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proposal: os: support disposing of File without closing its fd #24215

lucab opened this issue Mar 2, 2018 · 8 comments

proposal: os: support disposing of File without closing its fd #24215

lucab opened this issue Mar 2, 2018 · 8 comments


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@lucab lucab commented Mar 2, 2018

What version of Go are you using (go version)?

Go 1.10


os.File can wrap existing file-descriptors (fd), via NewFile(), in a file object. As with all File objects, this automatically closes the fd at GC time (i.e. via a private finalizer). This works well when taking ownership of an existing fd, but makes temporary borrowing of an fd impossible/racey: any further Newfile usage may or may not work, depending on relative timing with the previous finalizer.

This is a proposal for an explicit method to signal the end of fd borrowing, without closing it on GC. This is to model the non-ownership case.


As a practical use-case, let's pick a Go server which is socket activated by systemd.
In this case, the fd is passed (and indexed) by systemd to the child Go server, and any File object can temporarily borrow it via NewFile wrapping:

fp := os.NewFile(uintptr(fd), "socket")
listener, _ := net.FileListener(fp)

At the end of this snippet, users may want re-use the external fd but doing so is unsafe in a subtle way: as soon as the File object for fp is not referenced anymore, GC can decide to run the internal finalizer at any point, and then fd will suddenly be closed.

Note: as per public API doc, fp and listener lifespans are not strictly coupled.


To avoid racing with the finalizer, introduce a method to signal the end of a fd-borrowing span.
Name and signature could be as follow:

// Relinquish returns the underlying file-descriptor and
// invalidates this `*File` instance.
// Once this method returns without errors, the `fd` is
// left intact (i.e. not closed) and can be further re-used.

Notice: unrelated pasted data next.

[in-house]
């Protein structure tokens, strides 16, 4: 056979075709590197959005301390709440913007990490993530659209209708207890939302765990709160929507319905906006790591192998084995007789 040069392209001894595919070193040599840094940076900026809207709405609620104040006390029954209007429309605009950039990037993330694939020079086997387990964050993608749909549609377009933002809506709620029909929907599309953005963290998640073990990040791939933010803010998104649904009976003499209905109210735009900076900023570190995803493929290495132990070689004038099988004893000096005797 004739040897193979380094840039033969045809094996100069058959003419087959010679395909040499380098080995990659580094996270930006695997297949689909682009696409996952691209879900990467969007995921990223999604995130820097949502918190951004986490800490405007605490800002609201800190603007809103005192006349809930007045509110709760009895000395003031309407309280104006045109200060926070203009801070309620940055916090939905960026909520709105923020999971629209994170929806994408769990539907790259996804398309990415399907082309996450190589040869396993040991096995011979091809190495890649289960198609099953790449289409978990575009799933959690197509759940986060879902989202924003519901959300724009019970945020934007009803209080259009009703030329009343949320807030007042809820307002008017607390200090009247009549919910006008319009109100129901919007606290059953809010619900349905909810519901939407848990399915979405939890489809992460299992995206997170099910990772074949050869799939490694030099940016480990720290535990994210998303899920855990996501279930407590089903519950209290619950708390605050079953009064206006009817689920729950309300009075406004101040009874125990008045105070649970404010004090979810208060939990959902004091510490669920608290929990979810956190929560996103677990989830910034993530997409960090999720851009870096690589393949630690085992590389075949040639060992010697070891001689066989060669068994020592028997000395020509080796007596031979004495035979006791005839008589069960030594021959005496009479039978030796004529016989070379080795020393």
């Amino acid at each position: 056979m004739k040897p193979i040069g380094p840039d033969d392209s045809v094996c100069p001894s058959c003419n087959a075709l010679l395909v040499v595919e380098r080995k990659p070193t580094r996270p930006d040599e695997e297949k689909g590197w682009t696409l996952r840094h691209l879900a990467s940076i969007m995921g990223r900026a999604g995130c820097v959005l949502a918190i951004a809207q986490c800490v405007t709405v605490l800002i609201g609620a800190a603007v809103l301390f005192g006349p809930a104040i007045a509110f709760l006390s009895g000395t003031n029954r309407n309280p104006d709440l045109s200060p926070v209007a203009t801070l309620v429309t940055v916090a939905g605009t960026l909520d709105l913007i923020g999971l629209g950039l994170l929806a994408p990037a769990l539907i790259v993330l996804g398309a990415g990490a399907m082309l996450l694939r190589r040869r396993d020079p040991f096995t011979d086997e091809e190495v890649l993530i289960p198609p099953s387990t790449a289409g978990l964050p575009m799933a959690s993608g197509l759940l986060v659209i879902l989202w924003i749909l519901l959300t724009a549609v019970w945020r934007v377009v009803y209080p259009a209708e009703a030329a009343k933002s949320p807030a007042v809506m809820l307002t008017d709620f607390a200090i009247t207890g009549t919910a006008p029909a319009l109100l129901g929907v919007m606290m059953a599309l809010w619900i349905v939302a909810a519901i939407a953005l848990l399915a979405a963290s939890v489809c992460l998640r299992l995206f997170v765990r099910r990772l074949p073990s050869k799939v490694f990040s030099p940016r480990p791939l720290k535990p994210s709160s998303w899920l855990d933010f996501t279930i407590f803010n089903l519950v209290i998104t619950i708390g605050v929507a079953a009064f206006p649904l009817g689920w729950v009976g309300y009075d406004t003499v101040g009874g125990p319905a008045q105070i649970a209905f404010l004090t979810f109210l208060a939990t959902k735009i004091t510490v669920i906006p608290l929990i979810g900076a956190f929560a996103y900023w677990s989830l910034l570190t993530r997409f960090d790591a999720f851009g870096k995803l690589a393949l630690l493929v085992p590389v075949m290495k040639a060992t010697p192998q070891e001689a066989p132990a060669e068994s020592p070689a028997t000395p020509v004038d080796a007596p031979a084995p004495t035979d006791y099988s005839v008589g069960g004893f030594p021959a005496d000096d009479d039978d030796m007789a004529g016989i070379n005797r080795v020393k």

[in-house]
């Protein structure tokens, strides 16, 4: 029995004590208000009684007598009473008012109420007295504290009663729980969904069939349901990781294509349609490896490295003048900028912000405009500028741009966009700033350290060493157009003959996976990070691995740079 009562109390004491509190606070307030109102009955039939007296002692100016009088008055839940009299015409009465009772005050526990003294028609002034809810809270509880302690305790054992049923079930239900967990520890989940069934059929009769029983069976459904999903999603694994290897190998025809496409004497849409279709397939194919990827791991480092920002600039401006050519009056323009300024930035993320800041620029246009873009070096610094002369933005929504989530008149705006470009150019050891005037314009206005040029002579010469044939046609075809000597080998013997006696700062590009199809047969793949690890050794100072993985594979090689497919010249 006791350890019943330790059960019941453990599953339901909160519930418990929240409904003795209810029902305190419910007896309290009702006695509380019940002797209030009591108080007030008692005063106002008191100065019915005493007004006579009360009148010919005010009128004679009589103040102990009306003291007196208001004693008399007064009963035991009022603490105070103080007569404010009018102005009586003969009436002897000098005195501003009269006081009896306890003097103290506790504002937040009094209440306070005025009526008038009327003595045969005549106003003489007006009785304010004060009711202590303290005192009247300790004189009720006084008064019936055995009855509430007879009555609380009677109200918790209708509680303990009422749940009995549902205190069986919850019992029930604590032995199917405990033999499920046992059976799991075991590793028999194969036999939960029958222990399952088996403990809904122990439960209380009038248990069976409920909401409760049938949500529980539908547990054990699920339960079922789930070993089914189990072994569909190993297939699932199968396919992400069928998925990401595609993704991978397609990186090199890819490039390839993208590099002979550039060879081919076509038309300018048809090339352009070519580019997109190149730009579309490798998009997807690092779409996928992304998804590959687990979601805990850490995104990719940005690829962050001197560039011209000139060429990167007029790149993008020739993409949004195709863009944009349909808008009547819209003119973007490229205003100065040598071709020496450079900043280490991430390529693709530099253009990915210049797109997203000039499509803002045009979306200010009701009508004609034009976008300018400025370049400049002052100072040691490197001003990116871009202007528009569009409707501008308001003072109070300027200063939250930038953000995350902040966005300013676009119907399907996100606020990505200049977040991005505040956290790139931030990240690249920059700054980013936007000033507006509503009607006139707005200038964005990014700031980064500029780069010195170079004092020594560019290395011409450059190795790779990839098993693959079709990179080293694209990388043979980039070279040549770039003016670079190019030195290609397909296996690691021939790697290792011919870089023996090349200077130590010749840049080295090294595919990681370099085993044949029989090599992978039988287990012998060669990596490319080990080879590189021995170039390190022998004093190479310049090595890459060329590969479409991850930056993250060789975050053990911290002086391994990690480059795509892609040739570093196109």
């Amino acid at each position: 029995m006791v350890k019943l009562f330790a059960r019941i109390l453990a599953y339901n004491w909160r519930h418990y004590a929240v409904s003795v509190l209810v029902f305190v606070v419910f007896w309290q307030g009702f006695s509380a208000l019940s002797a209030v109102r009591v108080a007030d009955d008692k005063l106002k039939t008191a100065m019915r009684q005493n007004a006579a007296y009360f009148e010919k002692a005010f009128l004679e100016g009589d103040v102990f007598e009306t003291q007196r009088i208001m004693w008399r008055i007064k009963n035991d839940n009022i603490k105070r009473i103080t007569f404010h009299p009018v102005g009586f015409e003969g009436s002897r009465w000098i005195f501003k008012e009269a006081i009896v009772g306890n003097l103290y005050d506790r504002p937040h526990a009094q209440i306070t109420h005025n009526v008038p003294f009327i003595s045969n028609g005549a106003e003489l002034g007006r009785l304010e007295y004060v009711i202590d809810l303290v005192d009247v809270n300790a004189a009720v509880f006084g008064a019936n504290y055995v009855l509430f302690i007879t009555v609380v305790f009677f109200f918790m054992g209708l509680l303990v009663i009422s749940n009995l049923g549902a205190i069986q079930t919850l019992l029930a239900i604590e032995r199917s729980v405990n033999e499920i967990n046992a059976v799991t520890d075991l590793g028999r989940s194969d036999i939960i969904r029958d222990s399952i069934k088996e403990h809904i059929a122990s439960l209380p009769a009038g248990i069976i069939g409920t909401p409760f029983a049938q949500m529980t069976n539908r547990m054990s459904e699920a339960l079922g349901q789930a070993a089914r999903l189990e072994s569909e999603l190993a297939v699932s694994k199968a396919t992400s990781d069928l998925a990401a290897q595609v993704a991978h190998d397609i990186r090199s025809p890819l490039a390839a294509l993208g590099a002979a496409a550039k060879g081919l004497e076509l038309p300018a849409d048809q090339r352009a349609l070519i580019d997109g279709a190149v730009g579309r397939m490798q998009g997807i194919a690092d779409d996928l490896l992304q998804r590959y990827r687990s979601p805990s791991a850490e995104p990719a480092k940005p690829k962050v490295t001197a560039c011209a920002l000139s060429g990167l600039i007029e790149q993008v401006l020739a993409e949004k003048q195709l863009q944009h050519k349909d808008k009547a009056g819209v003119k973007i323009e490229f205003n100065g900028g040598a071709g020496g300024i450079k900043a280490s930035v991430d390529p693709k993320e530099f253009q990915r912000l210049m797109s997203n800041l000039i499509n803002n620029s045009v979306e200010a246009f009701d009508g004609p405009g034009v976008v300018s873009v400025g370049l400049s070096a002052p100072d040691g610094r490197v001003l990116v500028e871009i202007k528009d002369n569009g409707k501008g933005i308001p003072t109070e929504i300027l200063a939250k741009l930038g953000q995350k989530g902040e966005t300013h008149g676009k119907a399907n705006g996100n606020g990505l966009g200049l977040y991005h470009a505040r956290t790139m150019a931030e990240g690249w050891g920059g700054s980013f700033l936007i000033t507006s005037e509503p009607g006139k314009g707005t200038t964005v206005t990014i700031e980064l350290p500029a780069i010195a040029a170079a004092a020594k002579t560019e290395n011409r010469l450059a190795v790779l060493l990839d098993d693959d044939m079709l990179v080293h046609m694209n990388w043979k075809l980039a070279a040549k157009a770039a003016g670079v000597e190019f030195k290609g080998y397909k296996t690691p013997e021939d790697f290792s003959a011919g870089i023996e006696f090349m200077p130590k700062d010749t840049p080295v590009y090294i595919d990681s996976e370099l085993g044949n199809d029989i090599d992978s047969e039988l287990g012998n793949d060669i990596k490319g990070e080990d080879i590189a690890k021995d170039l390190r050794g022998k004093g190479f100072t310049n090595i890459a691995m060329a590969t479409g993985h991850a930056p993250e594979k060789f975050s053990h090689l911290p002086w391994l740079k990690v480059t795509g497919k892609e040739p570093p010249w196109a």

// Instead, further operations on the `*File` receiver are
// not possible.
// This is mainly used to temporarily borrow an existing `fd`
// via `NewFile`, then eventually relinquishing it without
// closing.
func (f *File) Relinquish() (uintptr, error) { ... }

Semantics would be as follow:

  • explicit error is returned for invalid cases (e.g. a nil File.file)
  • the original blocking/non-blocking flag is reset to the original mode on the fd before returning (i.e. set to f.nonblock)
  • the internal File.file finalizer is reset to nil (i.e. no closing on GC)
  • internal File.file is reset to nil (i.e. further operations on File are invalid)

/cc @squeed

@ianlancetaylor ianlancetaylor changed the title os: support disposing of File without closing its fd proposal: os: support disposing of File without closing its fd Mar 2, 2018
@gopherbot gopherbot added this to the Proposal milestone Mar 2, 2018
@gopherbot gopherbot added the Proposal label Mar 2, 2018
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@lucab lucab commented Mar 2, 2018

Barring any negative feedback on this proposal in the upcoming weeks, I plan to tackle this further with an implementation+tests (to scratch my own itch).

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@artyom artyom commented Mar 2, 2018

@lucab have you tried runtime.KeepAlive for this use case? Yours seems quite similar to the documented example.

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@lucab lucab commented Mar 2, 2018